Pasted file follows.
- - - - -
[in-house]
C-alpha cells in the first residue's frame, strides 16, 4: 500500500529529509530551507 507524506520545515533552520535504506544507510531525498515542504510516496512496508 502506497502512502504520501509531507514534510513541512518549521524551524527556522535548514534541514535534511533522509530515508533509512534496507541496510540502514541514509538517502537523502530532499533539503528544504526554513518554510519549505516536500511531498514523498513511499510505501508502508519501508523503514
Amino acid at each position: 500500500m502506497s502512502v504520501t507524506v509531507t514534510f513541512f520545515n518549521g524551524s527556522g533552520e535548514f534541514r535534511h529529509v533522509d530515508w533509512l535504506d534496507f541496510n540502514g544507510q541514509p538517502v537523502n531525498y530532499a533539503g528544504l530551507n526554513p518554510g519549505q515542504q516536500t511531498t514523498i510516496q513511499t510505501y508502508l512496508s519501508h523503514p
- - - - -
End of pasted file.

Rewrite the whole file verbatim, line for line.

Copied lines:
[in-house]
C-alpha cells in the first residue's frame, strides 16, 4: 500500500529529509530551507 507524506520545515533552520535504506544507510531525498515542504510516496512496508 502506497502512502504520501509531507514534510513541512518549521524551524527556522535548514534541514535534511533522509530515508533509512534496507541496510540502514541514509538517502537523502530532499533539503528544504526554513518554510519549505516536500511531498514523498513511499510505501508502508519501508523503514
Amino acid at each position: 500500500m502506497s502512502v504520501t507524506v509531507t514534510f513541512f520545515n518549521g524551524s527556522g533552520e535548514f534541514r535534511h529529509v533522509d530515508w533509512l535504506d534496507f541496510n540502514g544507510q541514509p538517502v537523502n531525498y530532499a533539503g528544504l530551507n526554513p518554510g519549505q515542504q516536500t511531498t514523498i510516496q513511499t510505501y508502508l512496508s519501508h523503514p